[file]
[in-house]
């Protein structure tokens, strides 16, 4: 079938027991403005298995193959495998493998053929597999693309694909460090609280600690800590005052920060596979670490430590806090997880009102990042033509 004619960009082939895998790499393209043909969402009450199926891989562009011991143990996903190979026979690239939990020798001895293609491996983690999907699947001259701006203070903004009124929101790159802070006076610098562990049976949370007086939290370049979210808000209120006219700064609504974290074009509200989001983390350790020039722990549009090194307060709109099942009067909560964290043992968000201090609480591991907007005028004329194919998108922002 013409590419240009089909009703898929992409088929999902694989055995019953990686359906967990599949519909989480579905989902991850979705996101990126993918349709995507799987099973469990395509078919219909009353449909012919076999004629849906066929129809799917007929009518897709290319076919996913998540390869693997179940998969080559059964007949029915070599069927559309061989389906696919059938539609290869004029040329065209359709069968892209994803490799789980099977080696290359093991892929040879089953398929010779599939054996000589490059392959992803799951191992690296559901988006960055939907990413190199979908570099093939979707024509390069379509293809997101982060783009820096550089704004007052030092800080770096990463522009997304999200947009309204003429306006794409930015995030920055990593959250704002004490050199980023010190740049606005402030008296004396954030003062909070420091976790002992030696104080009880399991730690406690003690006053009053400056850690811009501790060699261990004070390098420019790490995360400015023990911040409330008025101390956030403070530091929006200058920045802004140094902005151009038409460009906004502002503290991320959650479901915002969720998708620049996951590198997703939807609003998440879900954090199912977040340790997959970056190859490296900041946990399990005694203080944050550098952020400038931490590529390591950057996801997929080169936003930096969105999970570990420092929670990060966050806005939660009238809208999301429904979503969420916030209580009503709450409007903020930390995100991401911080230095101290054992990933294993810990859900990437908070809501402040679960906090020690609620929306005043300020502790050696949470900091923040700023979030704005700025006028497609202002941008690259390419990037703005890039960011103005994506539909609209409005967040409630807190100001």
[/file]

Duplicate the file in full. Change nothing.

[in-house]
């Protein structure tokens, strides 16, 4: 079938027991403005298995193959495998493998053929597999693309694909460090609280600690800590005052920060596979670490430590806090997880009102990042033509 004619960009082939895998790499393209043909969402009450199926891989562009011991143990996903190979026979690239939990020798001895293609491996983690999907699947001259701006203070903004009124929101790159802070006076610098562990049976949370007086939290370049979210808000209120006219700064609504974290074009509200989001983390350790020039722990549009090194307060709109099942009067909560964290043992968000201090609480591991907007005028004329194919998108922002 013409590419240009089909009703898929992409088929999902694989055995019953990686359906967990599949519909989480579905989902991850979705996101990126993918349709995507799987099973469990395509078919219909009353449909012919076999004629849906066929129809799917007929009518897709290319076919996913998540390869693997179940998969080559059964007949029915070599069927559309061989389906696919059938539609290869004029040329065209359709069968892209994803490799789980099977080696290359093991892929040879089953398929010779599939054996000589490059392959992803799951191992690296559901988006960055939907990413190199979908570099093939979707024509390069379509293809997101982060783009820096550089704004007052030092800080770096990463522009997304999200947009309204003429306006794409930015995030920055990593959250704002004490050199980023010190740049606005402030008296004396954030003062909070420091976790002992030696104080009880399991730690406690003690006053009053400056850690811009501790060699261990004070390098420019790490995360400015023990911040409330008025101390956030403070530091929006200058920045802004140094902005151009038409460009906004502002503290991320959650479901915002969720998708620049996951590198997703939807609003998440879900954090199912977040340790997959970056190859490296900041946990399990005694203080944050550098952020400038931490590529390591950057996801997929080169936003930096969105999970570990420092929670990060966050806005939660009238809208999301429904979503969420916030209580009503709450409007903020930390995100991401911080230095101290054992990933294993810990859900990437908070809501402040679960906090020690609620929306005043300020502790050696949470900091923040700023979030704005700025006028497609202002941008690259390419990037703005890039960011103005994506539909609209409005967040409630807190100001």